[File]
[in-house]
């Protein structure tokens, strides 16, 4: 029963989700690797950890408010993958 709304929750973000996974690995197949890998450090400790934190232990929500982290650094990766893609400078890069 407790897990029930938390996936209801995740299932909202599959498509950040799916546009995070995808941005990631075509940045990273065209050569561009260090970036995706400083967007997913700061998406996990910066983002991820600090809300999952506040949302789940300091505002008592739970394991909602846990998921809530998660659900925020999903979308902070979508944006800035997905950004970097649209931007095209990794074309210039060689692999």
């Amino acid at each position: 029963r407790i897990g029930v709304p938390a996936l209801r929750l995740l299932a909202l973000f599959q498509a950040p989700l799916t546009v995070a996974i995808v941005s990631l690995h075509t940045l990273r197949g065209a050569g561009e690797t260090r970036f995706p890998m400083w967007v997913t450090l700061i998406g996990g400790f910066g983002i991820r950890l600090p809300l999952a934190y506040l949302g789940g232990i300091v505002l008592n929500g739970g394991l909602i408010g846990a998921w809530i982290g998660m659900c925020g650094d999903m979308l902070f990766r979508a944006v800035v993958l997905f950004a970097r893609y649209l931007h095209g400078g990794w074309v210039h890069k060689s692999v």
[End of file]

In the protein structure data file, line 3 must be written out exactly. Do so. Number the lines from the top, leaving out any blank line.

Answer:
């Amino acid at each position: 029963r407790i897990g029930v709304p938390a996936l209801r929750l995740l299932a909202l973000f599959q498509a950040p989700l799916t546009v995070a996974i995808v941005s990631l690995h075509t940045l990273r197949g065209a050569g561009e690797t260090r970036f995706p890998m400083w967007v997913t450090l700061i998406g996990g400790f910066g983002i991820r950890l600090p809300l999952a934190y506040l949302g789940g232990i300091v505002l008592n929500g739970g394991l909602i408010g846990a998921w809530i982290g998660m659900c925020g650094d999903m979308l902070f990766r979508a944006v800035v993958l997905f950004a970097r893609y649209l931007h095209g400078g990794w074309v210039h890069k060689s692999v």